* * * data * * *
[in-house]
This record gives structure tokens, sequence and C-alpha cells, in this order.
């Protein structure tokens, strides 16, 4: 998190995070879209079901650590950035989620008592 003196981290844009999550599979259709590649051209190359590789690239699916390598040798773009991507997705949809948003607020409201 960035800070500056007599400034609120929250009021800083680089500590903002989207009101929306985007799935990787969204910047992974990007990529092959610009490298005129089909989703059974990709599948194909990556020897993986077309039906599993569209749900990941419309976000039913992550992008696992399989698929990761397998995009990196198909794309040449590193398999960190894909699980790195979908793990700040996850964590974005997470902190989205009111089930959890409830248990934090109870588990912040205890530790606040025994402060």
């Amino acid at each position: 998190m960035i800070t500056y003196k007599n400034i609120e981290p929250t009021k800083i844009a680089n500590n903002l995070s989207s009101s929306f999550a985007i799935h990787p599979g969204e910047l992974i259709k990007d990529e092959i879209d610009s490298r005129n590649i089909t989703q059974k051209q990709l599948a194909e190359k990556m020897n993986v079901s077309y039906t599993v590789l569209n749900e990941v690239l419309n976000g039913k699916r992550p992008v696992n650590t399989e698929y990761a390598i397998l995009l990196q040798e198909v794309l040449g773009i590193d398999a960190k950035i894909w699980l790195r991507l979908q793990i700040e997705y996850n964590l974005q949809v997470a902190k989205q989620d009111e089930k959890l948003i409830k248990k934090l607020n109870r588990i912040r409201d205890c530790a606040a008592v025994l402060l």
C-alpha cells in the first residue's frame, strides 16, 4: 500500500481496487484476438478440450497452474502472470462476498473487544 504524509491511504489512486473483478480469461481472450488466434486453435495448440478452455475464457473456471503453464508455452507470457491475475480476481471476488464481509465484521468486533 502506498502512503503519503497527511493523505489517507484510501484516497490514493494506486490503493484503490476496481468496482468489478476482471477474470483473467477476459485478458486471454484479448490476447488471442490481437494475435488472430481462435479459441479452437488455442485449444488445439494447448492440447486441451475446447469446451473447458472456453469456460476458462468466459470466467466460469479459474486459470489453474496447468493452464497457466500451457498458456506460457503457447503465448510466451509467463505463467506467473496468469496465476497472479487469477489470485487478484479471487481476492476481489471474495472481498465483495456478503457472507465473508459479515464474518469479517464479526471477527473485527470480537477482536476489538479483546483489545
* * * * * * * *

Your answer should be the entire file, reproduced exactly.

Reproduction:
[in-house]
This record gives structure tokens, sequence and C-alpha cells, in this order.
């Protein structure tokens, strides 16, 4: 998190995070879209079901650590950035989620008592 003196981290844009999550599979259709590649051209190359590789690239699916390598040798773009991507997705949809948003607020409201 960035800070500056007599400034609120929250009021800083680089500590903002989207009101929306985007799935990787969204910047992974990007990529092959610009490298005129089909989703059974990709599948194909990556020897993986077309039906599993569209749900990941419309976000039913992550992008696992399989698929990761397998995009990196198909794309040449590193398999960190894909699980790195979908793990700040996850964590974005997470902190989205009111089930959890409830248990934090109870588990912040205890530790606040025994402060």
């Amino acid at each position: 998190m960035i800070t500056y003196k007599n400034i609120e981290p929250t009021k800083i844009a680089n500590n903002l995070s989207s009101s929306f999550a985007i799935h990787p599979g969204e910047l992974i259709k990007d990529e092959i879209d610009s490298r005129n590649i089909t989703q059974k051209q990709l599948a194909e190359k990556m020897n993986v079901s077309y039906t599993v590789l569209n749900e990941v690239l419309n976000g039913k699916r992550p992008v696992n650590t399989e698929y990761a390598i397998l995009l990196q040798e198909v794309l040449g773009i590193d398999a960190k950035i894909w699980l790195r991507l979908q793990i700040e997705y996850n964590l974005q949809v997470a902190k989205q989620d009111e089930k959890l948003i409830k248990k934090l607020n109870r588990i912040r409201d205890c530790a606040a008592v025994l402060l």
C-alpha cells in the first residue's frame, strides 16, 4: 500500500481496487484476438478440450497452474502472470462476498473487544 504524509491511504489512486473483478480469461481472450488466434486453435495448440478452455475464457473456471503453464508455452507470457491475475480476481471476488464481509465484521468486533 502506498502512503503519503497527511493523505489517507484510501484516497490514493494506486490503493484503490476496481468496482468489478476482471477474470483473467477476459485478458486471454484479448490476447488471442490481437494475435488472430481462435479459441479452437488455442485449444488445439494447448492440447486441451475446447469446451473447458472456453469456460476458462468466459470466467466460469479459474486459470489453474496447468493452464497457466500451457498458456506460457503457447503465448510466451509467463505463467506467473496468469496465476497472479487469477489470485487478484479471487481476492476481489471474495472481498465483495456478503457472507465473508459479515464474518469479517464479526471477527473485527470480537477482536476489538479483546483489545